My church, Forest Avenue Baptist, has been studying the second letter to the Corinthian church for almost four months. This week we will make it our effort to understand the situation Paul was dealing with in that town almost two millennia ago. Paul had encountered some criticism. We all have been criticized. Sometimes it’s constructive, and other times it is not. We must learn to be teachable and to be humble, and Paul certainly was a humble and patient leader.

He had encountered men who called themselves “super-apostles.” They had been very derogatory toward him saying that his public speaking was despicable and amounted to nothing. They had abused the church, brought a false gospel in and had been men of deceit. They had disguised themselves as servants of righteousness, and then began to strip away at the foundation Paul had laid in that church in Corinth.

Halloween is a night of disguises. Each year we have a bunch of folks — church members and members of our community show up here all dressed up for “Trunk-R- Treat.” Sometimes, I don’t even know who is who because of the masks and disguises. But this was no Halloween, and this was no holiday. These were men with selfish, greedy motives, with divisive tongues and disguised as, “servants of righteousness.”

Paul tells the Corinthians that even Satan masquerades as an angel of light, and they should not think it strange that some false apostles had tried to slip in the back door of their church and take things over, disguised as ministers of righteousness. Paul tells them their end will be according to their deeds. Those people who divide and destroy God’s holy church will themselves be divided and destroyed. How then should we apply Paul’s words to our own age?

First, let me say, there is a litmus test to determining the false from the true Christian minister, and for that case, anyone who claims the name “Christian.” That test is found in the fires of the cost of being a Christian. Seventy years ago, culture and Christianity existed sort of side by side, and people would often come to church because in a social way it earned them capital. In other words, people perceived them as “good” because they attended church.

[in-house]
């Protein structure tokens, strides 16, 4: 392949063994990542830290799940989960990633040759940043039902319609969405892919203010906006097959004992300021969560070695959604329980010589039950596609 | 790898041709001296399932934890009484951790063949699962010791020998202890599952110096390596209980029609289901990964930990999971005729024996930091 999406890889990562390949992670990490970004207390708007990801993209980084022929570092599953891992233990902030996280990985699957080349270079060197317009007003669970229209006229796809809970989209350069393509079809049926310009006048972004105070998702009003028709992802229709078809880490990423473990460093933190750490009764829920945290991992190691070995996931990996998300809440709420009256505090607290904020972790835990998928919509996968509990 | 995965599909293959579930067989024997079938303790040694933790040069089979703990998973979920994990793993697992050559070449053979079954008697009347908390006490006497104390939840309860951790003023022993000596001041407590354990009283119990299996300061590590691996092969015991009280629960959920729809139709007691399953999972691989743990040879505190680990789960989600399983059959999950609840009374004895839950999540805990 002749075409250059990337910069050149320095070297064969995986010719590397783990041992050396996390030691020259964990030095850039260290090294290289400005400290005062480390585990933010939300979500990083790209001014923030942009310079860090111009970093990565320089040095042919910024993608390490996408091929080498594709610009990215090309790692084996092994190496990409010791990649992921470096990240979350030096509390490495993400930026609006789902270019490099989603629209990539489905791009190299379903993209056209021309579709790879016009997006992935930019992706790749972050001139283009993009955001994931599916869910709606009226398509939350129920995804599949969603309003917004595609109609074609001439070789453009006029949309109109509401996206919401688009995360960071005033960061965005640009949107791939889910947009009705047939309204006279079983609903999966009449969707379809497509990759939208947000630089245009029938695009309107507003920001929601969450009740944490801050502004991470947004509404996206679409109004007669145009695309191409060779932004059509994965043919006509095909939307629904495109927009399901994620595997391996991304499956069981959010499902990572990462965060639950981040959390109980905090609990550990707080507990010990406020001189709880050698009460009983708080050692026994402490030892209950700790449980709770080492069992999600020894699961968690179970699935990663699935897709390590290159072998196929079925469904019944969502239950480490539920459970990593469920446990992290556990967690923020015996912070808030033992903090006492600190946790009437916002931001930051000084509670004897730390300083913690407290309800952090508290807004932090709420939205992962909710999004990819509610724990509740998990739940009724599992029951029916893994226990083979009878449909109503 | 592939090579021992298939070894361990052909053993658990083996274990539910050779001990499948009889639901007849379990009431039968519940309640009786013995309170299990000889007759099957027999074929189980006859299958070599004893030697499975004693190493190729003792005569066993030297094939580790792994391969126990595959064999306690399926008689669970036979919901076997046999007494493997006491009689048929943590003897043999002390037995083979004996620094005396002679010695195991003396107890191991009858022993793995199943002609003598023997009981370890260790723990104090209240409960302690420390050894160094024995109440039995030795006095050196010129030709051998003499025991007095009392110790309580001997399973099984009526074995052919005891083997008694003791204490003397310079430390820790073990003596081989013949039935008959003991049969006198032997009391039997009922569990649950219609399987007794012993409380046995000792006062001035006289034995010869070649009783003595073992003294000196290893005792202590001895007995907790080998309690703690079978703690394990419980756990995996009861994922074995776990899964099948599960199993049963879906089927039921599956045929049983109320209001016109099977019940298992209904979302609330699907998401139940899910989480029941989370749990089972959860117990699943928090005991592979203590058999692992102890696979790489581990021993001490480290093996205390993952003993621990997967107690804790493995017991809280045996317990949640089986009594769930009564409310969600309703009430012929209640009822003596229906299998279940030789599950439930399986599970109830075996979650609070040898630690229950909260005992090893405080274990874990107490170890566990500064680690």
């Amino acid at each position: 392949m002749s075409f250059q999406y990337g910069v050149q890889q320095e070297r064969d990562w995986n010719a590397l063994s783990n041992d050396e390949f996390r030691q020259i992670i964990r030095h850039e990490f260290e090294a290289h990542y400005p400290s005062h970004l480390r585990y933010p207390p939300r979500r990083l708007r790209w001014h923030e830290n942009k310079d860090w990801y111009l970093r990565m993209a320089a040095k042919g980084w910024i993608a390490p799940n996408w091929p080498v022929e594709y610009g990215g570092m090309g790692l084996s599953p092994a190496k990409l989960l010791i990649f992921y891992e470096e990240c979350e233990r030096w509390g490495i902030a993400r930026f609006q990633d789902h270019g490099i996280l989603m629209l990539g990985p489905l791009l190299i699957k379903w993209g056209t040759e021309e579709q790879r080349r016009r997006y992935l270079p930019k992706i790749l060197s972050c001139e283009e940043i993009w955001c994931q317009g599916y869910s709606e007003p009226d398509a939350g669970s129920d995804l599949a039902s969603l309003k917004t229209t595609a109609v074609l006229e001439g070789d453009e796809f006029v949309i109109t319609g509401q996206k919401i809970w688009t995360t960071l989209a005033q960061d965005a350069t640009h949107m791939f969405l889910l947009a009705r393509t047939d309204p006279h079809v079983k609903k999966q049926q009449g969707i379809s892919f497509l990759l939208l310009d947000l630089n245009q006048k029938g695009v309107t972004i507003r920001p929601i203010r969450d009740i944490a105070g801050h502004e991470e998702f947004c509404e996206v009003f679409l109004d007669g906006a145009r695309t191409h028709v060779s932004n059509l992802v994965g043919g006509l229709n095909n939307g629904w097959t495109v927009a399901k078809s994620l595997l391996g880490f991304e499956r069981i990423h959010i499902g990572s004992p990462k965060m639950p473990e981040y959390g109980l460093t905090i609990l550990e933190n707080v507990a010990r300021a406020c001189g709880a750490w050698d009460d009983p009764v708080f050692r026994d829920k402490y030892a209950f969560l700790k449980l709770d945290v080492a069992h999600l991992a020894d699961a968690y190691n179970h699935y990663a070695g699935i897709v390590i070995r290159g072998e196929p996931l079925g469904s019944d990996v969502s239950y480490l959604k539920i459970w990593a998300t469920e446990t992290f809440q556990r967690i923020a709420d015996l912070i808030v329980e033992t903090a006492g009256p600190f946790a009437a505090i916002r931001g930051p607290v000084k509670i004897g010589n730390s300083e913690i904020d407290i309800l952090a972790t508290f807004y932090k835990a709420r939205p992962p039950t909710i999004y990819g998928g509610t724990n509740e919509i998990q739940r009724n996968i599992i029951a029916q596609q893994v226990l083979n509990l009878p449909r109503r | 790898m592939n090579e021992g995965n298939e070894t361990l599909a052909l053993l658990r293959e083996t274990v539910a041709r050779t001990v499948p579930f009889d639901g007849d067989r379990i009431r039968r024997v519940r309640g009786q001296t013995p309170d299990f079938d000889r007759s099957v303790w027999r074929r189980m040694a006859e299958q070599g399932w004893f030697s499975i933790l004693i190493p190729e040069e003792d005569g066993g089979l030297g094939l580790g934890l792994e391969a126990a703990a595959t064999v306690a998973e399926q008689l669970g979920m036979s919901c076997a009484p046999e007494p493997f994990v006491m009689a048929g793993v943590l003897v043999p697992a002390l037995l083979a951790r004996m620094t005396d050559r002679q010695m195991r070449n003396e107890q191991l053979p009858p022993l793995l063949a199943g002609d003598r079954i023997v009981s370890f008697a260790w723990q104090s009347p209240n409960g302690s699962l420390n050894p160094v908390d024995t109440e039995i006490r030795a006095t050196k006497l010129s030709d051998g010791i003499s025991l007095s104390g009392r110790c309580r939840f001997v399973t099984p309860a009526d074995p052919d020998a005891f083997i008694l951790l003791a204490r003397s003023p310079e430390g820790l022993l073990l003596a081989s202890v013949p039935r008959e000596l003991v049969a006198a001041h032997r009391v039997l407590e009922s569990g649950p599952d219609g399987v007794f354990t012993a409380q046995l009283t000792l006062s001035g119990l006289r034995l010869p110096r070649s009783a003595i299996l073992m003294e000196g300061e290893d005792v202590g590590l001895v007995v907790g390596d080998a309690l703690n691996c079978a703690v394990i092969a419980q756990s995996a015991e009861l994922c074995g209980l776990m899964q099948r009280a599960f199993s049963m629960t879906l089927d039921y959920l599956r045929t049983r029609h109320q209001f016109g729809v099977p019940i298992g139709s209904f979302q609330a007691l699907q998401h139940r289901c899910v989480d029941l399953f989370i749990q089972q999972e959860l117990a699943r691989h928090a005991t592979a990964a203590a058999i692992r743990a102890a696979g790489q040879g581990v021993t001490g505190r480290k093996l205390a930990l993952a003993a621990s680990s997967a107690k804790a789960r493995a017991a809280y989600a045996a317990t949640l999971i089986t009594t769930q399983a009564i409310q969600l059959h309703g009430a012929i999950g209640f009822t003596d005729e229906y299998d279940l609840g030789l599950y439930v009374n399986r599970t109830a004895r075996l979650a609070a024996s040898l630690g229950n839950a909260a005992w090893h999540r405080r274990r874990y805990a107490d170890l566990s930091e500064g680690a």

Now the culture is different. There is a social cost to being perceived as a Christian, and specifically as someone who attends church. And, it is not perceived by our culture as positive, but rather negative. Now instead of assuming people are “good” when they attend church, we now assume they are at the very least judgmental, and at worst predatory. There is a social cost for being an active Christian, and the cost is sometimes very high for those who truly believe in the Bible as God’s holy word, and make it the book they live by.

Paul begins to list the cost of his apostleship. These “super-apostles” had already listed their great works and were comparing themselves to Paul, and even slandering him. So Paul begins to share with them something of what it means to bear the cost of Christianity. He says he was imprisoned and beaten, had received the 39 lashes five times, was beaten with rods three times, shipwrecked three times and was stoned.

He had often been near death, been in hunger, thirst, naked, cold, and exposed to the elements. He had spent many sleepless nights in dangerous places. He had seen dangers from rivers, dangers from robbers, dangers from Gentiles, dangers from Jews, dangers in the city, dangers in the wilderness, and dangers in the sea. Out of everything he faced, he also had the daily burden of the churches he had planted. Yes, he was jealous with a Godly jealousy because he had one over-arching passion to present these churches to Jesus as his spotless bride.

However, wolves had come in to devour them, to mislead them, to divide them, and to ultimately cause them to leave their first love — Jesus Christ. How can you tell when people aren’t really who they say they are? The litmus test is found in how much it costs them to be a Christian. The false ones are there only for what they can gain, but those who truly love Christ and his Church will count the cost, and endure whatever may come for the joy of serving Jesus and his bride.

They will submit their lives to God’s holy word, and will make it a lamp unto their feet, and a light unto their path. They will endure society’s slander of Christianity in the spirit of Christ, who, when reviled, reviled not back. They will take up their cross and follow him no matter the cost.

There is an old hymn by Thomas Shepherd that asks the question, “Must Jesus bear the cross alone?” The cross is the litmus test for Christianity. It was from the beginning, and it will be until the end.

Brian Taylor began his ministry as a young man on the foreign mission field of Togo, West Africa serving with the International Mission Board of the SBC. He spent almost a decade serving as a music and youth minister in the Panhandle of Texas. He loves preaching and pastoring on the southside of Sherman. He has been married to his wife Sarah for 17 years, and they have five children. The views and opinions expressed here are the author’s own and do not necessarily reflect those of the Herald Democrat.